In view of the recent incidents relating to stack collapses on board and containers lost at sea, I thought a refresher on “What is container stowage planning and how it works” would be in order..
This is also to remind everyone in the shipping chain – exporters, agents, freight forwarders, carriers, documentation teams, vessel operators, and stowage planners, the importance of providing and using the correct information for the planning and stowage of the vessel..
Container stowage planning is an art and I absolutely loved the time when I used to do it.. While there are computer systems to do this these days, the basics remain the same..
In this article I have explained how the stowage planning works and why it is so important..
Supply chain is often described as the vital and crucial link required to get the product from the manufacturer to the market place for ultimate consumption by the consumers..
While this is a simple enough definition or explanation, it is not as easy as it sounds, especially in specialised industries like Pharmaceuticals..
ShipChain is bringing together some of the experts in the supply chain and pharmaceutical industries to understand the past, present, and future challenges for pharma and medical supply chains in the COVID-19 era..
The expert panelists will examine how supply chains will need to adapt in order to weather the storm caused by this pandemic and the future of pharmaceutical and medical supply chains..
Hydrogen is being considered as a very viable alternative to fossil fuels and low sulphur fuels to power the maritime industry..
The Hydrogen Council, a CEO lead coalition comprising of 92 members including large multinationals, innovative SMEs and investors collectively welcomed two new steering members: CMA CGM and Microsoft; seven supporting members: Baker Hughes, Clariant, MAHLE, NYK Line, Port of Rotterdam, TechnipFMC and Umicore; and two investors: Mubadala Investment Company and Providence Asset Group..
Since the inception of containerisation, the shipping container has been used to ship various products around the world.. An estimated 793.26 million TEUs were handled in container ports worldwide in 2019.. As of this article, 23.8 million TEUs are being shipped around the world in 6,136 active container ships.. These containers are being carried on container ships that are increasing in size and capacity year after year..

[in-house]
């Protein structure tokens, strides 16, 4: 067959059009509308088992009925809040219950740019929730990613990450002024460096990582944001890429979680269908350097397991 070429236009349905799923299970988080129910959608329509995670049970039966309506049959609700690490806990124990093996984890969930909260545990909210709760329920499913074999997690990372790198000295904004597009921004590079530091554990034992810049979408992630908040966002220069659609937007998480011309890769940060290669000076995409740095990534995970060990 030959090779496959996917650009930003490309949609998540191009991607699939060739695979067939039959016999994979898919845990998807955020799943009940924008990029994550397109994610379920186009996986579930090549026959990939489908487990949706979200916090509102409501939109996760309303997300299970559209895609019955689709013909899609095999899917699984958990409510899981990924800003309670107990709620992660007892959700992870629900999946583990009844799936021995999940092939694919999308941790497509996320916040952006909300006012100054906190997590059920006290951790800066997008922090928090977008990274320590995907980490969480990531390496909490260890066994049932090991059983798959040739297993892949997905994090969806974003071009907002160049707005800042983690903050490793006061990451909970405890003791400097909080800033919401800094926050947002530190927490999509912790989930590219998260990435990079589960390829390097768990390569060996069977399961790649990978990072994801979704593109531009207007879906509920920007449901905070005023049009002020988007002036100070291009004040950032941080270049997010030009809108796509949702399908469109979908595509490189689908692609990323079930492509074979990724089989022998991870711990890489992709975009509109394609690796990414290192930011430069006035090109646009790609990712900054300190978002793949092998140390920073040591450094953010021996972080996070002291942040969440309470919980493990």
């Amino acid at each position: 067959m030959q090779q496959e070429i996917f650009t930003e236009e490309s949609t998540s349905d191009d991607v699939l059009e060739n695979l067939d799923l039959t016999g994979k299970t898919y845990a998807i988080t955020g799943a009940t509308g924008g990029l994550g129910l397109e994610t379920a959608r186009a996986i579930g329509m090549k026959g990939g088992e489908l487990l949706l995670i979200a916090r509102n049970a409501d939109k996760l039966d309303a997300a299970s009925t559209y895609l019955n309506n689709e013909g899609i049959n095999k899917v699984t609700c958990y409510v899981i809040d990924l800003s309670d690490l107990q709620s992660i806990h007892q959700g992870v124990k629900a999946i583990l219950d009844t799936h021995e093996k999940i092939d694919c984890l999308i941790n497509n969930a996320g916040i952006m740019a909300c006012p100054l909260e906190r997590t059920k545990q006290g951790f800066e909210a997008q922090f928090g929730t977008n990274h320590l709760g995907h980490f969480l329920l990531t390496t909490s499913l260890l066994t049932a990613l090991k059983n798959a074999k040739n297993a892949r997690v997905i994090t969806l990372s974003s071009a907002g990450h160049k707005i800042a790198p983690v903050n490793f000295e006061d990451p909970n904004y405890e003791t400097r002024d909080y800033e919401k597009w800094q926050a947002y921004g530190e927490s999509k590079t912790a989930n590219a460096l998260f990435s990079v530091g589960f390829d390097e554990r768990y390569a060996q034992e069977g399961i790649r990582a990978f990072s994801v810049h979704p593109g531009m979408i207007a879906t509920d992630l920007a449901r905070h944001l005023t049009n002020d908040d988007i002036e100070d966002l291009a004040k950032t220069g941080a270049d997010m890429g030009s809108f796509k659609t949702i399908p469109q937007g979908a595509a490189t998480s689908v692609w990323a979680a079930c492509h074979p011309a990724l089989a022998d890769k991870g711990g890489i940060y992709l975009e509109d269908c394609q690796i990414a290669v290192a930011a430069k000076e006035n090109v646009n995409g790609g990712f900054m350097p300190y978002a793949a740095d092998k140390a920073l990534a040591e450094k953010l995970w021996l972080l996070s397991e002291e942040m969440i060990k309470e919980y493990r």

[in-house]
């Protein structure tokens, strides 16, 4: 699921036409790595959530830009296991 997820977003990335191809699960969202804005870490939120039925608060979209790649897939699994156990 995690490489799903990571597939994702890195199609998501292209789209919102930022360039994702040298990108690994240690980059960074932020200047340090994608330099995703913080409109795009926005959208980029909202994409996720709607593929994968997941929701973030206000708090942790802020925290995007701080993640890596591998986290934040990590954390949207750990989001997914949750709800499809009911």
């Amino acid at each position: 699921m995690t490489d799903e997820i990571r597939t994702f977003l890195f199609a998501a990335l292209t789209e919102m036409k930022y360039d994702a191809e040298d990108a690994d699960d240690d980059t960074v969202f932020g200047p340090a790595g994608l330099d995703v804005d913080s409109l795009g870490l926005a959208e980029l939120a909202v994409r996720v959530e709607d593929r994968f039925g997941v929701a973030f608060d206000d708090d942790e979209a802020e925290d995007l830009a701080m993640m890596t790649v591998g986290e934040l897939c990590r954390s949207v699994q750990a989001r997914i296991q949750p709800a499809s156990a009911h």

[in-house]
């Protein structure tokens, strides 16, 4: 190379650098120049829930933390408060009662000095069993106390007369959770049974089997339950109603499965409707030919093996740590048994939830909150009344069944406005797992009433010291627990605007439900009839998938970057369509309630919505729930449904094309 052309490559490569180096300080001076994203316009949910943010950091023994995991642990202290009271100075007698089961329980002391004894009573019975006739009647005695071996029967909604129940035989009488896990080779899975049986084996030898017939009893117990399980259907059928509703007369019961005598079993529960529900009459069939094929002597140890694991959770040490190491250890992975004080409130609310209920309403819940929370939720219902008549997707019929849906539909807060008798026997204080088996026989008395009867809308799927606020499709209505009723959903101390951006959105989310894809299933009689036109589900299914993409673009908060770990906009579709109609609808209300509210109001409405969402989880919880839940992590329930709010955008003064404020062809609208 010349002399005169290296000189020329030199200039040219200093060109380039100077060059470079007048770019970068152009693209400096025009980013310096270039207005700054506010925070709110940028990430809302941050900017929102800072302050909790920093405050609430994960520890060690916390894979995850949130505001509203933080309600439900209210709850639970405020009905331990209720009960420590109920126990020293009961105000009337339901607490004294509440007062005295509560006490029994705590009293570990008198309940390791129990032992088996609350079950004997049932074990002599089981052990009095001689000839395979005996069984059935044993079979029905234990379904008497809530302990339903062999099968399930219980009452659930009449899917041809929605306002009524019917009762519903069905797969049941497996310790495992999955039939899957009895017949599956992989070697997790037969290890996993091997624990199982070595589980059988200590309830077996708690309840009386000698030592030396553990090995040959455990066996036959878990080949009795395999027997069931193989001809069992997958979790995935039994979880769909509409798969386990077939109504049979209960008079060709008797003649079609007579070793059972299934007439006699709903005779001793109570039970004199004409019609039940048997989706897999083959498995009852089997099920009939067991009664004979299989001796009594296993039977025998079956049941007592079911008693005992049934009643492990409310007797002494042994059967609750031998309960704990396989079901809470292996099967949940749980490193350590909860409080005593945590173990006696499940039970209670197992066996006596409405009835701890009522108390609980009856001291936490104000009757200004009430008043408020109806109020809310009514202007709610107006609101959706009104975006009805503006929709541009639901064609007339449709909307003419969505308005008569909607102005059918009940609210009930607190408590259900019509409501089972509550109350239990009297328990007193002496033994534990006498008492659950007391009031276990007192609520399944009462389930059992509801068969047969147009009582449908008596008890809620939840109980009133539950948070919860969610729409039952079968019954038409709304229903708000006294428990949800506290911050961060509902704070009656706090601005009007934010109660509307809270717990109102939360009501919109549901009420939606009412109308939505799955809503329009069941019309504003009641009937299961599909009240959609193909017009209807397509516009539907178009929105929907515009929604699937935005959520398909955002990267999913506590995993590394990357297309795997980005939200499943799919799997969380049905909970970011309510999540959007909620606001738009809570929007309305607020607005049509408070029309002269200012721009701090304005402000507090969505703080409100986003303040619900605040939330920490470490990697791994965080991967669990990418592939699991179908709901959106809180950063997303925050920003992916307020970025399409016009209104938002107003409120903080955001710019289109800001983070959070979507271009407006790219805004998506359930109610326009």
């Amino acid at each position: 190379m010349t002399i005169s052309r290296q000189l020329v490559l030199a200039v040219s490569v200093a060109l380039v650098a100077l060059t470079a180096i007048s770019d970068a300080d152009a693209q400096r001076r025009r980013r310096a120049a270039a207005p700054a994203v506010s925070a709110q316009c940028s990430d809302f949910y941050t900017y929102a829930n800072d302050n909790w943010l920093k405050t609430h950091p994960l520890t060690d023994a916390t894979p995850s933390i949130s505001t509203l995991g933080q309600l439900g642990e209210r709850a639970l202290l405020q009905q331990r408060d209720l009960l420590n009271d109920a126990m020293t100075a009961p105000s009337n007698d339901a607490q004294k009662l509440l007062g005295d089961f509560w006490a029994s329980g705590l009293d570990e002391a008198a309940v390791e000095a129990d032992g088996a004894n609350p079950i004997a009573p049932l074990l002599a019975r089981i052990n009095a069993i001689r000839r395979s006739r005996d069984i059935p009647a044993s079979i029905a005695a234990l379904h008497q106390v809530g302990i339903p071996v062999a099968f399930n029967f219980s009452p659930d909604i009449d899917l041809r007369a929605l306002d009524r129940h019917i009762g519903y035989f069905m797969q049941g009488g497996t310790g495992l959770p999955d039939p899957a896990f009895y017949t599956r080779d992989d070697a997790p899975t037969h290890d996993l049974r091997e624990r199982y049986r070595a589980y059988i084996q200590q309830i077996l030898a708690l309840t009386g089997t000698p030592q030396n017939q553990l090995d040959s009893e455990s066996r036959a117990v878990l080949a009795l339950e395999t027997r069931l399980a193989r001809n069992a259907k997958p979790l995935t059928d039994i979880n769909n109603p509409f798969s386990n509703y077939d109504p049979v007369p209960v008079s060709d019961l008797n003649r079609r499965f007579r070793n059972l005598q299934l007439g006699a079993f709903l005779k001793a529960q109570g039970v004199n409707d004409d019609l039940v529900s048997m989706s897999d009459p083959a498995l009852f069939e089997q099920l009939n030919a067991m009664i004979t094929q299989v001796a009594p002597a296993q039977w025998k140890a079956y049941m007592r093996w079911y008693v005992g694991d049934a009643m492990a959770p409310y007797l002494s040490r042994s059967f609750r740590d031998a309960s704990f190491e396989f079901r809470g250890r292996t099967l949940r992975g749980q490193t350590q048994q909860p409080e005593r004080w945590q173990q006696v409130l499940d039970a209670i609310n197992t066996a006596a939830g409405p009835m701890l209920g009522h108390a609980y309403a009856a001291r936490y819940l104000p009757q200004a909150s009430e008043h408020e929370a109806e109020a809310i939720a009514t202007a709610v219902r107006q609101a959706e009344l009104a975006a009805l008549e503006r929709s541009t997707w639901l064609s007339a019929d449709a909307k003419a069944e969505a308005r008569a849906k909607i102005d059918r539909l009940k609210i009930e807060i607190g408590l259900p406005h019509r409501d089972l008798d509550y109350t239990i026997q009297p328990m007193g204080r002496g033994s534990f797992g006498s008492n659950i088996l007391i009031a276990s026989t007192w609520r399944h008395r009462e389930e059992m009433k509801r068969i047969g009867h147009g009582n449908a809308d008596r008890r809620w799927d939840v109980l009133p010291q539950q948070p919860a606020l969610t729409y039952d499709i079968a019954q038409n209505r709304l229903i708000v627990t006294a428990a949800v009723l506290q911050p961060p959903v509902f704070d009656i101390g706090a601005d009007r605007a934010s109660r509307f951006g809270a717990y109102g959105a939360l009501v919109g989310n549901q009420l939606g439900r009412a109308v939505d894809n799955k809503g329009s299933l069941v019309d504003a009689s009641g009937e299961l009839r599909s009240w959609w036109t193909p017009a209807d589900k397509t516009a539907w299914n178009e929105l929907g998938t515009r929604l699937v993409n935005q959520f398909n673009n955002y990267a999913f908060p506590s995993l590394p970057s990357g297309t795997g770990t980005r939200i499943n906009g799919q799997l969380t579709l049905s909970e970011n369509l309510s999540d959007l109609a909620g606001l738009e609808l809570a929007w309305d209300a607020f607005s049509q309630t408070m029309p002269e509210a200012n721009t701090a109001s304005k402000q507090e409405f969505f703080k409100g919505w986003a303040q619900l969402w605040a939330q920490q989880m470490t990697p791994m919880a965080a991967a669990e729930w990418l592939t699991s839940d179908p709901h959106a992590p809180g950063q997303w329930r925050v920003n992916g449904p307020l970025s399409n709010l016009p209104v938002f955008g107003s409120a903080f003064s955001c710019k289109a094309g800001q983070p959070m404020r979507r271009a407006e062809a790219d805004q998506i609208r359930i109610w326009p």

Naturally, there is increased concern and focus on the safety of the ship, its crew due to the number of containers being carried onboard especially because there have been several maritime disasters in the last few years, some of which have been reported in detail on this site..
A few of the incidents that involved containers falling of a ship have been attributed to the lashing of containers onboard or lack thereof..
We look at the importance of proper lashing of containers onboard ships..
Achieving and maintaining profitability has been one of the serious problems faced by many freight forwarders and more so, in these trying times..
A Freight Forwarder is a multi-function agent/operator who undertakes to handle the movement of goods from point to point on behalf of the cargo owner and the essence of freight forwarding is to ensure that the cargo is collected from the seller and delivered to the buyer at the required place, at the right price and in the same condition that it is picked up from origin using the most suitable and optimal resources and routing possible..
While reducing costs, keeping costs low or maintaining the costs over a period of time is key to achieving profitability in freight forwarding, there are also other ways to be profitable in freight forwarding..
The ubiquitous freight or shipping container has become an integral part of our lives not just if you are in the industry handling and moving these containers from point to point, but for all the businesses and industries that use the container..
It has been universally hailed as one of the greatest inventions of the modern world, one that completely changed the way in which business has been done since the 20th century and really and truly made the world a smaller place and the one true architect of Globalisation..
Exporters, importers, traders, packing houses, ports, customs, border authorities, police, clearing agents, freight forwarders, stevedores, hauliers, weighbridges ……………………….. and many more entities involved in a trade transaction may be seeing and handling a container on a daily basis..
But although many of these people see a container not everyone understands the many markings on a container..
The markings on a container play a very significant role in the movement of the container as they provide vital information to all entities in the supply chain relating to the monitoring and safety of the container and cargo during its carriage..
Let us look at each of the markings on a container individually using an example below..
The MSC Palak a Portuguese flagged container ship built in 2016 with a carrying capacity of 9,411 TEUs is reported to have lost 23 containers while at anchorage around the Port of Ngqura (Coega) along the Eastern Coast of South Africa..